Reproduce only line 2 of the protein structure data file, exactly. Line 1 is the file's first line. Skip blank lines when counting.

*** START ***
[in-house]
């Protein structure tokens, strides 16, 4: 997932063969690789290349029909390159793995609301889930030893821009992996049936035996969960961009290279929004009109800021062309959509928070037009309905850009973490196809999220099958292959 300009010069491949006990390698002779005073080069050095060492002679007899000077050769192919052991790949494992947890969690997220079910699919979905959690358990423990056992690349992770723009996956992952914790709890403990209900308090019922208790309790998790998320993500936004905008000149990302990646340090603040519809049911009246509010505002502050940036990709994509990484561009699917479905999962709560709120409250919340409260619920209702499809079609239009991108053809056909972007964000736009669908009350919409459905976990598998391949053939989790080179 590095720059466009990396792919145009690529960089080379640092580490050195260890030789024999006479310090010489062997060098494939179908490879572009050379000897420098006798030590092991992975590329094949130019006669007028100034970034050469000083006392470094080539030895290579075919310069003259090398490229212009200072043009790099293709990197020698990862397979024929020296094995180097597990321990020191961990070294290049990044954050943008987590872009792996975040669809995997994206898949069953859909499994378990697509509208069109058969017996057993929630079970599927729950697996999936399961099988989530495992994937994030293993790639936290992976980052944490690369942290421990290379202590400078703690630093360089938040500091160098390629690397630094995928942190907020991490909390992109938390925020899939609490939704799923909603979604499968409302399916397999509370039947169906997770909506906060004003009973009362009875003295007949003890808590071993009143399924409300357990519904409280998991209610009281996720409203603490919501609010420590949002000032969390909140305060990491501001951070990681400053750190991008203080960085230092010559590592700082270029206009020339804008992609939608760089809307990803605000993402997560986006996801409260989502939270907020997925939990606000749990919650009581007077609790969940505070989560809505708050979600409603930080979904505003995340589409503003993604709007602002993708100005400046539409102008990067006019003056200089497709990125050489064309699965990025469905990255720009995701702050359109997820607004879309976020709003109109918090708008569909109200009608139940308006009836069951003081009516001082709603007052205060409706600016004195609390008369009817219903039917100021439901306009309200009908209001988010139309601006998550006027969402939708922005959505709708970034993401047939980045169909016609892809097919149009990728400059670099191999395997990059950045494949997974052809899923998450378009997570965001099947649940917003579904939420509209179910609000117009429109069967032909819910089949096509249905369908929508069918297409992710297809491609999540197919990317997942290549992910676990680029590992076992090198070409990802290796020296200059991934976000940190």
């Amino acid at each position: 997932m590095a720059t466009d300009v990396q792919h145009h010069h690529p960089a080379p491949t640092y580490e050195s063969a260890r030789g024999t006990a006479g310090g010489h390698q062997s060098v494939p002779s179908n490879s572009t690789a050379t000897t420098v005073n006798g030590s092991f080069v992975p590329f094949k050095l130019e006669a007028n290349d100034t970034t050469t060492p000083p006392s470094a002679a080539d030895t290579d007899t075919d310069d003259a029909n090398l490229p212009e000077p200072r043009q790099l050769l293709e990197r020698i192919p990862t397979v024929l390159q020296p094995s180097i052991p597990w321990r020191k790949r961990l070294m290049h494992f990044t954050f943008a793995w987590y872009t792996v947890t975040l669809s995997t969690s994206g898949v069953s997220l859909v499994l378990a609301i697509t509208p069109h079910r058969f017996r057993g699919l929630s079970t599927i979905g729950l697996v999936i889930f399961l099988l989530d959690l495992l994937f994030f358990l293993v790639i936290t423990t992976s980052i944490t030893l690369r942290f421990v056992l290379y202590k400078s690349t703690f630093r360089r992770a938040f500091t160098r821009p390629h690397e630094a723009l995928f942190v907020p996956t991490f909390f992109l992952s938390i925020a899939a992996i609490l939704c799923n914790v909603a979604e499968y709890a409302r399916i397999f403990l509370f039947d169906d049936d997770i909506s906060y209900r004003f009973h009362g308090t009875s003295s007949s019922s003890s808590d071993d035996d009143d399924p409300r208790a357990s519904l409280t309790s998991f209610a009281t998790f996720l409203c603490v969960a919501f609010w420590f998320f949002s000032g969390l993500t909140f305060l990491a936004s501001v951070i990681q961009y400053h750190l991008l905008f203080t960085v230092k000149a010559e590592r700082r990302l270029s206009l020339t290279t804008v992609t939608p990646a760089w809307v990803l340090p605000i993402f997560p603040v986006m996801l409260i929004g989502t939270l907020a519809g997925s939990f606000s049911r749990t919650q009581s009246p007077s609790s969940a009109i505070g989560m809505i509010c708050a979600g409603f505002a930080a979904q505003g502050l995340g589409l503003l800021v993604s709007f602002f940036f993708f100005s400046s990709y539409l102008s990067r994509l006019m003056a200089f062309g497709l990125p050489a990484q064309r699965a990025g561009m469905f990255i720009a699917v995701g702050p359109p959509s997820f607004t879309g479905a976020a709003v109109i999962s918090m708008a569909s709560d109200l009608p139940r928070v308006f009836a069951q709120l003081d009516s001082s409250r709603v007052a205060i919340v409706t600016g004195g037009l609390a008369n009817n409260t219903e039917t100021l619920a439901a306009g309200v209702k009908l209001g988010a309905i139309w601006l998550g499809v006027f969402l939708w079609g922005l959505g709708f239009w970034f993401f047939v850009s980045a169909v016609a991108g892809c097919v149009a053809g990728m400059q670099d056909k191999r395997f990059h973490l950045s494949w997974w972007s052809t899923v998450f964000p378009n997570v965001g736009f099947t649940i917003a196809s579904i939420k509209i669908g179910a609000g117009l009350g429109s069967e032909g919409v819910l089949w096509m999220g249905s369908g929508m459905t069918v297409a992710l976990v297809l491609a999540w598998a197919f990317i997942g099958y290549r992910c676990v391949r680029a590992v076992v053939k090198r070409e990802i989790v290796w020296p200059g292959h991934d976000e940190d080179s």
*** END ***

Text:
């Protein structure tokens, strides 16, 4: 997932063969690789290349029909390159793995609301889930030893821009992996049936035996969960961009290279929004009109800021062309959509928070037009309905850009973490196809999220099958292959 300009010069491949006990390698002779005073080069050095060492002679007899000077050769192919052991790949494992947890969690997220079910699919979905959690358990423990056992690349992770723009996956992952914790709890403990209900308090019922208790309790998790998320993500936004905008000149990302990646340090603040519809049911009246509010505002502050940036990709994509990484561009699917479905999962709560709120409250919340409260619920209702499809079609239009991108053809056909972007964000736009669908009350919409459905976990598998391949053939989790080179 590095720059466009990396792919145009690529960089080379640092580490050195260890030789024999006479310090010489062997060098494939179908490879572009050379000897420098006798030590092991992975590329094949130019006669007028100034970034050469000083006392470094080539030895290579075919310069003259090398490229212009200072043009790099293709990197020698990862397979024929020296094995180097597990321990020191961990070294290049990044954050943008987590872009792996975040669809995997994206898949069953859909499994378990697509509208069109058969017996057993929630079970599927729950697996999936399961099988989530495992994937994030293993790639936290992976980052944490690369942290421990290379202590400078703690630093360089938040500091160098390629690397630094995928942190907020991490909390992109938390925020899939609490939704799923909603979604499968409302399916397999509370039947169906997770909506906060004003009973009362009875003295007949003890808590071993009143399924409300357990519904409280998991209610009281996720409203603490919501609010420590949002000032969390909140305060990491501001951070990681400053750190991008203080960085230092010559590592700082270029206009020339804008992609939608760089809307990803605000993402997560986006996801409260989502939270907020997925939990606000749990919650009581007077609790969940505070989560809505708050979600409603930080979904505003995340589409503003993604709007602002993708100005400046539409102008990067006019003056200089497709990125050489064309699965990025469905990255720009995701702050359109997820607004879309976020709003109109918090708008569909109200009608139940308006009836069951003081009516001082709603007052205060409706600016004195609390008369009817219903039917100021439901306009309200009908209001988010139309601006998550006027969402939708922005959505709708970034993401047939980045169909016609892809097919149009990728400059670099191999395997990059950045494949997974052809899923998450378009997570965001099947649940917003579904939420509209179910609000117009429109069967032909819910089949096509249905369908929508069918297409992710297809491609999540197919990317997942290549992910676990680029590992076992090198070409990802290796020296200059991934976000940190």